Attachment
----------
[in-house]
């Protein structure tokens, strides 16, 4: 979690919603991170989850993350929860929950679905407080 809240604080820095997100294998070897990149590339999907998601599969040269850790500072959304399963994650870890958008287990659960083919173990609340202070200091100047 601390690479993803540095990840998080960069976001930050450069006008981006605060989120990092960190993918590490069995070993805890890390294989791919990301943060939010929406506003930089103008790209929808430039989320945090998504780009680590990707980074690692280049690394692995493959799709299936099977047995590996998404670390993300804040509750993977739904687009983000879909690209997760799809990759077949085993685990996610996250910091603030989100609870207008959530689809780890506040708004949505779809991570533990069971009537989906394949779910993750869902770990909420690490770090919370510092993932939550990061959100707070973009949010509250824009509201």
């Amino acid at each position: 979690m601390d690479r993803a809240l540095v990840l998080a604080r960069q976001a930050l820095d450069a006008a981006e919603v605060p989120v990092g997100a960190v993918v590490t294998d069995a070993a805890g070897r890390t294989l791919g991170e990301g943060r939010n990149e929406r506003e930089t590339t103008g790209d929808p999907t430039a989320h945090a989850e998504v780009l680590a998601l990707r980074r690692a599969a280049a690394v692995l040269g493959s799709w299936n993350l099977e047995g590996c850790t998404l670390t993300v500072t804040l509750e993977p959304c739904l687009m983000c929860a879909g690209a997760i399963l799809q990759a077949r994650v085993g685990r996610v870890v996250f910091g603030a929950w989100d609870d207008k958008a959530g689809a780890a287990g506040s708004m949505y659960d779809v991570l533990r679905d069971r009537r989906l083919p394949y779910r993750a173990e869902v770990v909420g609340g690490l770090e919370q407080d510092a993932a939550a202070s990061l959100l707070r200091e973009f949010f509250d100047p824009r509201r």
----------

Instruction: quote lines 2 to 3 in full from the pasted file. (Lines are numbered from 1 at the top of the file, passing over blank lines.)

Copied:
């Protein structure tokens, strides 16, 4: 979690919603991170989850993350929860929950679905407080 809240604080820095997100294998070897990149590339999907998601599969040269850790500072959304399963994650870890958008287990659960083919173990609340202070200091100047 601390690479993803540095990840998080960069976001930050450069006008981006605060989120990092960190993918590490069995070993805890890390294989791919990301943060939010929406506003930089103008790209929808430039989320945090998504780009680590990707980074690692280049690394692995493959799709299936099977047995590996998404670390993300804040509750993977739904687009983000879909690209997760799809990759077949085993685990996610996250910091603030989100609870207008959530689809780890506040708004949505779809991570533990069971009537989906394949779910993750869902770990909420690490770090919370510092993932939550990061959100707070973009949010509250824009509201």
């Amino acid at each position: 979690m601390d690479r993803a809240l540095v990840l998080a604080r960069q976001a930050l820095d450069a006008a981006e919603v605060p989120v990092g997100a960190v993918v590490t294998d069995a070993a805890g070897r890390t294989l791919g991170e990301g943060r939010n990149e929406r506003e930089t590339t103008g790209d929808p999907t430039a989320h945090a989850e998504v780009l680590a998601l990707r980074r690692a599969a280049a690394v692995l040269g493959s799709w299936n993350l099977e047995g590996c850790t998404l670390t993300v500072t804040l509750e993977p959304c739904l687009m983000c929860a879909g690209a997760i399963l799809q990759a077949r994650v085993g685990r996610v870890v996250f910091g603030a929950w989100d609870d207008k958008a959530g689809a780890a287990g506040s708004m949505y659960d779809v991570l533990r679905d069971r009537r989906l083919p394949y779910r993750a173990e869902v770990v909420g609340g690490l770090e919370q407080d510092a993932a939550a202070s990061l959100l707070r200091e973009f949010f509250d100047p824009r509201r």